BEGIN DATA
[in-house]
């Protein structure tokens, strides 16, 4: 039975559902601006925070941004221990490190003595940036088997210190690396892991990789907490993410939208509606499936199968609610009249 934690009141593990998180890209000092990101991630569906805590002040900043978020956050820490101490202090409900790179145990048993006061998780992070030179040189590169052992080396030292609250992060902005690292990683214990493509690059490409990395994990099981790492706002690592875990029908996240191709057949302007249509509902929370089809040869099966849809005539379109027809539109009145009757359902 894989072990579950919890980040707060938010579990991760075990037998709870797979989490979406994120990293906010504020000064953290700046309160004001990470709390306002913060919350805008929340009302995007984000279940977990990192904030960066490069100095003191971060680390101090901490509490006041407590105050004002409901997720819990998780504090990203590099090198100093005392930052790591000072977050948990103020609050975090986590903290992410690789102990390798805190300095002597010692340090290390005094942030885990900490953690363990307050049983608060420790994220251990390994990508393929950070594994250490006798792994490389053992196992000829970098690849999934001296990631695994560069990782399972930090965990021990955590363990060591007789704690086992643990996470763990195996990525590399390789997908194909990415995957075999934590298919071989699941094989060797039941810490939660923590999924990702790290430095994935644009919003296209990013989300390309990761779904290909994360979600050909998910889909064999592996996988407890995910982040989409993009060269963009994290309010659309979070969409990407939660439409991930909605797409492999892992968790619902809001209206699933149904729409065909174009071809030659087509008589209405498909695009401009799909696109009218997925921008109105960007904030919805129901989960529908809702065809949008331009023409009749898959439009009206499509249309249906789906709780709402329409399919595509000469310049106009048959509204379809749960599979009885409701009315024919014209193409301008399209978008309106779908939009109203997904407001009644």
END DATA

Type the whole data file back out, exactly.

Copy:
[in-house]
């Protein structure tokens, strides 16, 4: 039975559902601006925070941004221990490190003595940036088997210190690396892991990789907490993410939208509606499936199968609610009249 934690009141593990998180890209000092990101991630569906805590002040900043978020956050820490101490202090409900790179145990048993006061998780992070030179040189590169052992080396030292609250992060902005690292990683214990493509690059490409990395994990099981790492706002690592875990029908996240191709057949302007249509509902929370089809040869099966849809005539379109027809539109009145009757359902 894989072990579950919890980040707060938010579990991760075990037998709870797979989490979406994120990293906010504020000064953290700046309160004001990470709390306002913060919350805008929340009302995007984000279940977990990192904030960066490069100095003191971060680390101090901490509490006041407590105050004002409901997720819990998780504090990203590099090198100093005392930052790591000072977050948990103020609050975090986590903290992410690789102990390798805190300095002597010692340090290390005094942030885990900490953690363990307050049983608060420790994220251990390994990508393929950070594994250490006798792994490389053992196992000829970098690849999934001296990631695994560069990782399972930090965990021990955590363990060591007789704690086992643990996470763990195996990525590399390789997908194909990415995957075999934590298919071989699941094989060797039941810490939660923590999924990702790290430095994935644009919003296209990013989300390309990761779904290909994360979600050909998910889909064999592996996988407890995910982040989409993009060269963009994290309010659309979070969409990407939660439409991930909605797409492999892992968790619902809001209206699933149904729409065909174009071809030659087509008589209405498909695009401009799909696109009218997925921008109105960007904030919805129901989960529908809702065809949008331009023409009749898959439009009206499509249309249906789906709780709402329409399919595509000469310049106009048959509204379809749960599979009885409701009315024919014209193409301008399209978008309106779908939009109203997904407001009644």